Gibson's Les Paul model has permanently etched itself as one of - if maybe not the - most iconic solidbody electric guitars ever made.
Why We Love This
Even when you consider how many variants of the fabled model have existed since Gibson introduced it in 1952, they all seem to present a particular feel and response that is unique to its core design. From the quirky and often cumbersome first-year Goldtop "trapeze" models, early "wraptail" Goldtops, and even more utilitarian Juniors and Specials to the prized "Burst" models and sleek Customs with their PAF humbuckers, they all undoubtedly deliver that "Les Paul sound". That being said, there are always going to be some instruments that push themselves ahead of the pack. That's where a guitar like this comes into the fold.
Before we dive into some of the technical specs and features of the guitar, we'd be remiss if we didn't give some proper attention to the story of how this guitar ultimately found its way to us here at TME.
The current owner hit the 'right place right time' jackpot one day in 1995, where he found himself hanging at Boston's original Guitar Center location on Commonwealth Avenue, just a stone's throw away from Fenway Park and Boston University. The original owner of this Les Paul - a retired Boston police officer - walked through the front door of the Guitar Center with this very guitar, aiming to sell it. He purchased it new in 1957 (we can only surmise that it came from EU Wurlitzer, who was the premier Gibson dealer in the area at that time) and provided some insight to the GC manager and current owner about its history. A number of years after owning and playing it, he decided to outfit it with a Bigsby vibrato tailpiece in 1963, an unfortunate but common modification made to many Gibsons and Fenders of that period. The retired police offer sold his Les Paul to Guitar Center that very day, right in front of the current owner. Within days, the current owner made arrangements to purchase it, and it's been in his possession ever since. With a mere days-long stint at Guitar Center, it's only really had two owners.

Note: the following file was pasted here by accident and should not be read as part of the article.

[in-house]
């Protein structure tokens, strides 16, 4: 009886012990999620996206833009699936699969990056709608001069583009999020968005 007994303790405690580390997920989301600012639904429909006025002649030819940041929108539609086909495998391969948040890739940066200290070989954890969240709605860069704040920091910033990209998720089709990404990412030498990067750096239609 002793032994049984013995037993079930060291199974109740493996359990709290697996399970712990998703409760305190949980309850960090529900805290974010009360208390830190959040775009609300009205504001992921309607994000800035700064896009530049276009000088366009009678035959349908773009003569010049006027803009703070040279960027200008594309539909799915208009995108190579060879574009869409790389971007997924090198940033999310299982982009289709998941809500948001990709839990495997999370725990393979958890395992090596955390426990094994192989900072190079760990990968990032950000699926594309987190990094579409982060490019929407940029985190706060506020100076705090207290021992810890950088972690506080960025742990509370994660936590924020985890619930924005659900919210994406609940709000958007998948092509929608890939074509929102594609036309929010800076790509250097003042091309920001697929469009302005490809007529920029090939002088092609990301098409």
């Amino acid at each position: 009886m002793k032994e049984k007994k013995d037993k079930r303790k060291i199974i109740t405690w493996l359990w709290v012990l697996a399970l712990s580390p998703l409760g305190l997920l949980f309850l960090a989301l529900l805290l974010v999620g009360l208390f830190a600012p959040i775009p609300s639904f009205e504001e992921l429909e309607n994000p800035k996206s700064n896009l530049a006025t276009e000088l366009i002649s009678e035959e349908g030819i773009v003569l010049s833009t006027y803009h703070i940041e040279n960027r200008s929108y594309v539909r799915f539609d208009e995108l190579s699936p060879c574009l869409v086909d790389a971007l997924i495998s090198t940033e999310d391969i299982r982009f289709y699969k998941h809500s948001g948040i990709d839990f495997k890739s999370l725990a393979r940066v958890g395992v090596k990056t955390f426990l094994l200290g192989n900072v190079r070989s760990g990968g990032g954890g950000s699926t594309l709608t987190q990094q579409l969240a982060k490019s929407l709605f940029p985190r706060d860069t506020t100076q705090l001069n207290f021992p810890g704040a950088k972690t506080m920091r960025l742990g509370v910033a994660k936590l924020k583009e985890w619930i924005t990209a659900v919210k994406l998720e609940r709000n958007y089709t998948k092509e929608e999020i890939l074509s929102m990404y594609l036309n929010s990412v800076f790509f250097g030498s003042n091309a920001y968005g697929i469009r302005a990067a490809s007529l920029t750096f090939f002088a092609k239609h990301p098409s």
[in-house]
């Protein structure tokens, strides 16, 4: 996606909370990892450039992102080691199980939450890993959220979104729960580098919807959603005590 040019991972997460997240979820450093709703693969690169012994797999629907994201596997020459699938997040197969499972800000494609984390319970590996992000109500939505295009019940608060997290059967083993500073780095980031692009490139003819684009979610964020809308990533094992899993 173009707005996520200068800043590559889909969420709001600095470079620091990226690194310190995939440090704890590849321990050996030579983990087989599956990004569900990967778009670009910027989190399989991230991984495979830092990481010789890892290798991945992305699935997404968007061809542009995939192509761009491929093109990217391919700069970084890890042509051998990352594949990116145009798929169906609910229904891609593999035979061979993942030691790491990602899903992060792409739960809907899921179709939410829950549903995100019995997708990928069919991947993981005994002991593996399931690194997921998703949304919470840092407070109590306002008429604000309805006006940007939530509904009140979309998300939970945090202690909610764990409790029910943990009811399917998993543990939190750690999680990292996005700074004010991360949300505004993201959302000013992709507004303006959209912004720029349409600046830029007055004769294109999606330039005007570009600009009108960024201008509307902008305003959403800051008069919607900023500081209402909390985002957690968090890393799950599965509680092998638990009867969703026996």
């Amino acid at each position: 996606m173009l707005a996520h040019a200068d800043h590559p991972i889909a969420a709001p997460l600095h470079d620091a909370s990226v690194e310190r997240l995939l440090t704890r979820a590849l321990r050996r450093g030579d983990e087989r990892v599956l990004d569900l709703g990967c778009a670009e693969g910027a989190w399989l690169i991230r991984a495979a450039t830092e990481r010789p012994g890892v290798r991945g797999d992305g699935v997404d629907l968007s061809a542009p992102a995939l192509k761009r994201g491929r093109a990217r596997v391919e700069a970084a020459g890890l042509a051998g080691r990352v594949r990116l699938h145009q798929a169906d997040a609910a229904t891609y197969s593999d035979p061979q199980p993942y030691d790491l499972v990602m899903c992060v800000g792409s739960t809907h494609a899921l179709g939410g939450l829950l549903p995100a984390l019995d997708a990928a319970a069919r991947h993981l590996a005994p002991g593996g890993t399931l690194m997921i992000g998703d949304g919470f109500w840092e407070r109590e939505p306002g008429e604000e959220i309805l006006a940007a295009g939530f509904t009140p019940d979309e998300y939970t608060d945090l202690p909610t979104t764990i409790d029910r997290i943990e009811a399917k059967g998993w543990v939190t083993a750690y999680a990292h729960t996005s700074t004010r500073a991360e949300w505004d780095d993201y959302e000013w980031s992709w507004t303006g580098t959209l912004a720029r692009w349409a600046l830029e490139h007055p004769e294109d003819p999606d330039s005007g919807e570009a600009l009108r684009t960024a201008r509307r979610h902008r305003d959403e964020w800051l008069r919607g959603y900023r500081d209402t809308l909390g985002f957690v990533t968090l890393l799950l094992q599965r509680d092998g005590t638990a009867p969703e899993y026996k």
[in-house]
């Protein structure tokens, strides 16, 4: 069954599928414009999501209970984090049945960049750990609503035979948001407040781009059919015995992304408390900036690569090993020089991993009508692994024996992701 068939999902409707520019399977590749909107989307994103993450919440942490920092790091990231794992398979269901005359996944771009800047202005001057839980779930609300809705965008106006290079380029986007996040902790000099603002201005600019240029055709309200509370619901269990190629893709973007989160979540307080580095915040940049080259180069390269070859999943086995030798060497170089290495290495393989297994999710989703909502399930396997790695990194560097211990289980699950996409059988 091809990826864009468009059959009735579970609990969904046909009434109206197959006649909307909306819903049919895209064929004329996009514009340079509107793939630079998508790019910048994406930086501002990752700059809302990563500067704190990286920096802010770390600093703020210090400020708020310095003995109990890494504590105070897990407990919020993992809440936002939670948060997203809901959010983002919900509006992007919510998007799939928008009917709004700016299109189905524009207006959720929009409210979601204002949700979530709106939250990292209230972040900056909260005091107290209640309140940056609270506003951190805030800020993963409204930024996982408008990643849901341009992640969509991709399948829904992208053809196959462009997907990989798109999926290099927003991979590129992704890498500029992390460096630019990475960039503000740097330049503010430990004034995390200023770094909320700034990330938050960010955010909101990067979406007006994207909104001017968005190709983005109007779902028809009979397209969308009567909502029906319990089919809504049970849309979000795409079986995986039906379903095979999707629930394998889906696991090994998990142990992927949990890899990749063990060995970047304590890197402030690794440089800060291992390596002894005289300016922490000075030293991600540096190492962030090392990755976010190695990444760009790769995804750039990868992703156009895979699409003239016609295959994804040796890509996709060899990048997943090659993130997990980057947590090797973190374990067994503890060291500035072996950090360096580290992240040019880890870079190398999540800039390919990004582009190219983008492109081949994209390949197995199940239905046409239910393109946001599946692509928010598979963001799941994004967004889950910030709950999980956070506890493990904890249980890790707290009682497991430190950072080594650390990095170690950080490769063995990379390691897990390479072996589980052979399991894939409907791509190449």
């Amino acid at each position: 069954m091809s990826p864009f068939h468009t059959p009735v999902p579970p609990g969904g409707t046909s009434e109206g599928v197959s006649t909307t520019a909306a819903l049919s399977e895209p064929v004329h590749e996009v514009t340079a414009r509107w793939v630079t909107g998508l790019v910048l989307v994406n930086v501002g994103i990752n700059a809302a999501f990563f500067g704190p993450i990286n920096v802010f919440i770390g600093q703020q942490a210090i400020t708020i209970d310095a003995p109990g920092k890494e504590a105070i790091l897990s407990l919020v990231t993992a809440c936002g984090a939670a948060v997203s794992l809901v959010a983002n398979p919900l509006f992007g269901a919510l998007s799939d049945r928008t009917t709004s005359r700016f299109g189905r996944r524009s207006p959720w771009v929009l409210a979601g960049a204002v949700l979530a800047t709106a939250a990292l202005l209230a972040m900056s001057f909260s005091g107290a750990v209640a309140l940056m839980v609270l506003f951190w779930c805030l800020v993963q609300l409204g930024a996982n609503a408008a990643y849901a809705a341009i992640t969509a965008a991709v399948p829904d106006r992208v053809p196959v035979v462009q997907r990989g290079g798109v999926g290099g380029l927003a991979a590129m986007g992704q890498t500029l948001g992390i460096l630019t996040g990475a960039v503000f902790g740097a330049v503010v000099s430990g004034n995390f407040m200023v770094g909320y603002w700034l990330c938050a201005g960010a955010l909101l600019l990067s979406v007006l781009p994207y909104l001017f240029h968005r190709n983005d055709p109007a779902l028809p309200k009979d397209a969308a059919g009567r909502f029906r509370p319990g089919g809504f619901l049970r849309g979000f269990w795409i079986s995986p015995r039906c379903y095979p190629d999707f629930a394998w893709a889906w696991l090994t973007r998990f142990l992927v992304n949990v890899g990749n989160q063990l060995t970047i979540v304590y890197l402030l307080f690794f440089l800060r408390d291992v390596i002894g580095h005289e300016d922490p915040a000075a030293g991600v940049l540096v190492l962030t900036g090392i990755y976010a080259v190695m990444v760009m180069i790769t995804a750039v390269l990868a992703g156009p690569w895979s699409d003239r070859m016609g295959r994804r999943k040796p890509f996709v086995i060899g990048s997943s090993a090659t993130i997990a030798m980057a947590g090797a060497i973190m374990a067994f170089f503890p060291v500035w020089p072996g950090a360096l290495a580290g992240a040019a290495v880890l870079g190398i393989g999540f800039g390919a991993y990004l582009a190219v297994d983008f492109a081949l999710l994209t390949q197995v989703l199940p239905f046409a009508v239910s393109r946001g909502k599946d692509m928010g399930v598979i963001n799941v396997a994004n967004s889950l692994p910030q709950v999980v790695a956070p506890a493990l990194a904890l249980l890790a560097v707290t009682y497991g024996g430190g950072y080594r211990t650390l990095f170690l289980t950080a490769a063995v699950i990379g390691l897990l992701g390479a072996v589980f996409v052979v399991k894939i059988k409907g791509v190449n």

Setting the Bigsby mod aside for a bit, we can focus on just how truly special this guitar is. First off, the original Gold finish is a sight to behold! It retains much of its original deep and rich gold color with very little fading or "greening out" as is often the case with any Goldtop Les Paul that's been played over the years. Second, the sheer absence of lacquer checking on the top has to be seen to be believed. We've had late model Murphy Aged Les Pauls here with more lacquer checking!
Factory white plastics adorn this beauty, with original M-69 pickup rings, switch ring, and pickguard. Given the serial number and plastics color, this Les Paul was likely completed mid/late '57 after the transition from black plastics in the earlier part of the year. It features its original Catalin switch tip as well as a quartet of original Amber bonnet knobs. The hardware has the perfect amount of natural patina - all nickel-plated parts throughout, with an original "no wire" ABR-1 bridge and factory nickel-plated brass saddles. The stopbar tailpiece and studs are of an early 60s vintage, likely acquired post-purchase to restore original configuration with the Bigsby having been removed. The tailpiece has a longer, thicker seam on the underside that is typical of stopbar tailpieces made between 1961-1964 or thereabouts.